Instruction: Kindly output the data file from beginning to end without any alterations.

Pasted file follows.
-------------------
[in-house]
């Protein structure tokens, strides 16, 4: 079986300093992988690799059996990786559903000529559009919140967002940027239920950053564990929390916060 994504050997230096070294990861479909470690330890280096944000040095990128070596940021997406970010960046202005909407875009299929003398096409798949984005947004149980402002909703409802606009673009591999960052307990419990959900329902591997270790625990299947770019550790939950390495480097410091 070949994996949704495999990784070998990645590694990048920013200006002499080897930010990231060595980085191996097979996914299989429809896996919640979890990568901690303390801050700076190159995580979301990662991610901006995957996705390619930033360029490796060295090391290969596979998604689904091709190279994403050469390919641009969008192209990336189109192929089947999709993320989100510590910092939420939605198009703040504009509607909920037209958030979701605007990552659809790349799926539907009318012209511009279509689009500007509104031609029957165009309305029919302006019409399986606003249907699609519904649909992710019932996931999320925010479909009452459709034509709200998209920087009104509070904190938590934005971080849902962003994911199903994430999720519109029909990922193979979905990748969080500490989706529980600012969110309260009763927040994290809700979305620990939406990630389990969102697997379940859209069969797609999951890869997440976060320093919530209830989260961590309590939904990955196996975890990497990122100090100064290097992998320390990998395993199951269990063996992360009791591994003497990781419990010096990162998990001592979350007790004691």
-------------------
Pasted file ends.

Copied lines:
[in-house]
């Protein structure tokens, strides 16, 4: 079986300093992988690799059996990786559903000529559009919140967002940027239920950053564990929390916060 994504050997230096070294990861479909470690330890280096944000040095990128070596940021997406970010960046202005909407875009299929003398096409798949984005947004149980402002909703409802606009673009591999960052307990419990959900329902591997270790625990299947770019550790939950390495480097410091 070949994996949704495999990784070998990645590694990048920013200006002499080897930010990231060595980085191996097979996914299989429809896996919640979890990568901690303390801050700076190159995580979301990662991610901006995957996705390619930033360029490796060295090391290969596979998604689904091709190279994403050469390919641009969008192209990336189109192929089947999709993320989100510590910092939420939605198009703040504009509607909920037209958030979701605007990552659809790349799926539907009318012209511009279509689009500007509104031609029957165009309305029919302006019409399986606003249907699609519904649909992710019932996931999320925010479909009452459709034509709200998209920087009104509070904190938590934005971080849902962003994911199903994430999720519109029909990922193979979905990748969080500490989706529980600012969110309260009763927040994290809700979305620990939406990630389990969102697997379940859209069969797609999951890869997440976060320093919530209830989260961590309590939904990955196996975890990497990122100090100064290097992998320390990998395993199951269990063996992360009791591994003497990781419990010096990162998990001592979350007790004691």